| 1:05 am on Jul 23, 2001 (gmt 0)|
Stay away. It is not a true relational database.
Best? Oracle or MS SQL Server. Might be overkill for a simple app.
But look at MySql - take a look at this discussion:
| 1:26 am on Jul 23, 2001 (gmt 0)|
Kerrace it is a good question as there are so many combinations and possibilities. I have been using both Access and File Maker Pro for some time now with great success and no complaints. Each database has it's own good points and bad points. MySQL is becoming very popular although I have not used it myself so cannot comment. Another possibility is PostGreSQL.
However, the database is only the repository for the data. You then need a language/system to get the data into web pages. ASP (Active Server Pages) is nostly used with Access and its big brother SQLserver, whilst Lasso is mostly used with FileMaker Pro.
Interestingly, I stumbled across another system yesterday that can be used with any ODBC database via CGI called WhizBase [whizbase.com] which may be worth checking out.
I would suggest that you need to do some more research into each of the database/system combinations before making a final decision. Do some seaches on google for MS Access, Active Server Pages, FileMaker Pro, and so on and read up on it all.
Hope this helps,
(BTW Bob, are you sure that Access is not a true relational database? What is the definition of a true relational database? )
Disclaimer: I have no connection with any of the programs mentioned here....
| 3:45 pm on Jul 23, 2001 (gmt 0)|
Spoke too soon - Woz: 'conforms to Codd's 12 rules'
What I meant to say is that Access is not a client/server RDBMS.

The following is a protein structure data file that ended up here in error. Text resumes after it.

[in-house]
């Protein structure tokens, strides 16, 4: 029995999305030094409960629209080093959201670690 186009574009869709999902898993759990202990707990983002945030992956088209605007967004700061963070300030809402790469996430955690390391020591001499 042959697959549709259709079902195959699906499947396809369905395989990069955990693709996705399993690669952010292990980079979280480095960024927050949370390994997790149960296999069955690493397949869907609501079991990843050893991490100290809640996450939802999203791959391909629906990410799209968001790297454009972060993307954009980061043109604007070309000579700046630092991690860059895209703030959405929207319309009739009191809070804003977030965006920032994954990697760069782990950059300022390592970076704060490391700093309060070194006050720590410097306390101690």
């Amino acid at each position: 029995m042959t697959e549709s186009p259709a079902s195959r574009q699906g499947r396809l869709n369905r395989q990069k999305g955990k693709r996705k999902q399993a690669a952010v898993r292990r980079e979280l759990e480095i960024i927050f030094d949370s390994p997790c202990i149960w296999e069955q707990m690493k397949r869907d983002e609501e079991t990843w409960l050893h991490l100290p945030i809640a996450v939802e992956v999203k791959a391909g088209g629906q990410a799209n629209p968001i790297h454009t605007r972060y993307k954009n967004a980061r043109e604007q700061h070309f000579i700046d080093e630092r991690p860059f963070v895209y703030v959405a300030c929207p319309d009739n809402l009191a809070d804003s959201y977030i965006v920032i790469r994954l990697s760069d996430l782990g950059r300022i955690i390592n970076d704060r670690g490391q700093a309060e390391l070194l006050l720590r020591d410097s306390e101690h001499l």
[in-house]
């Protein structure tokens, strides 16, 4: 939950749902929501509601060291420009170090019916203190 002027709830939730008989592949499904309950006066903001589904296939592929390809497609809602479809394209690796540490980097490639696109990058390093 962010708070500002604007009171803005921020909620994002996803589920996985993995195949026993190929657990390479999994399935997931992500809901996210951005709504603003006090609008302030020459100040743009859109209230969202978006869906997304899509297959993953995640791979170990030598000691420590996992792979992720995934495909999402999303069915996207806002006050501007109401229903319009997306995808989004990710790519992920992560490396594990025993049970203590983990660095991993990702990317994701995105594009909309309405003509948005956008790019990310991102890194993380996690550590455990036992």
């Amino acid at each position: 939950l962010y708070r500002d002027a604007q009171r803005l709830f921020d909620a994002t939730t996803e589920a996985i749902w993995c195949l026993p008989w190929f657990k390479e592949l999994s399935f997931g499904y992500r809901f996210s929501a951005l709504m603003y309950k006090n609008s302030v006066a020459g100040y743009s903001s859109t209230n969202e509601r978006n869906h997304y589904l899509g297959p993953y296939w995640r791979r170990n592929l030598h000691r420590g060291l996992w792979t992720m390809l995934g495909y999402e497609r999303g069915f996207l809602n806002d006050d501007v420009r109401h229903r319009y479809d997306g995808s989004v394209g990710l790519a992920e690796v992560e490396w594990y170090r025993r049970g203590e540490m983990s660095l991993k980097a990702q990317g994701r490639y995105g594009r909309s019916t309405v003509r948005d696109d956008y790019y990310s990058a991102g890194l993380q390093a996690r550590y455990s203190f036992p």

A friend of mine came to me for some advice - he was using Access - and asked why it was so slow. He did not realize that all processing is done on the client: entire tables are sent to perform joins and queries on the client, as opposed to a client/server model, where the processing is done on the server and the only data transfer is/are the final result rows themselves.
Woz has given you some good examples, my suggestion is that you stick with a client/server model and forget Access.
| 3:51 pm on Jul 23, 2001 (gmt 0)|
I would stay away from Access personally. I have used it for largish (say 20 tables, 120k rows, 10 columns) databases and it has a nasty tendency to become corrupt unless you follow a regime of compact/repairing it.
I used to wake up at nights having nightmares about databases, i'm not joking either :)
| 5:12 pm on Jul 23, 2001 (gmt 0)|
It's also extremely important to note that if you aren't fairly experienced with the way databases work, keeping them running smoothly can be rough. Kind of like trying to run unix with no clue what you are doing. I haven't worked with access but my guess is even it can run fast if setup properly (keeping in mind that the 'client' is a script local to the server). For cheap and effective MySQL is probably as good as it get's, for protection against data loss and tons of features you probably won't need, you have to go with postgre, oracle, sqlserver or another major commercial database.
| 8:31 pm on Jul 23, 2001 (gmt 0)|
thank you all for your advice.
It looks like MS Access is not a good option.
I will check in things a bit more.
| 11:16 pm on Jul 23, 2001 (gmt 0)|
>He did not realize that all processing is done on the client
Bob, could you give some examples of this? Have you used Access yourself?
I use ASP technology where ALL the processing is done on the server and plain HTML is sent to the client.
TPK >20 tables, 120k rows, 10 columns
I agree that if your database gets to this size then you should migrate to something more robust. But for small to medium size database I see no problem. A similar question was asked re Access vs SQLserver here [webmasterworld.com].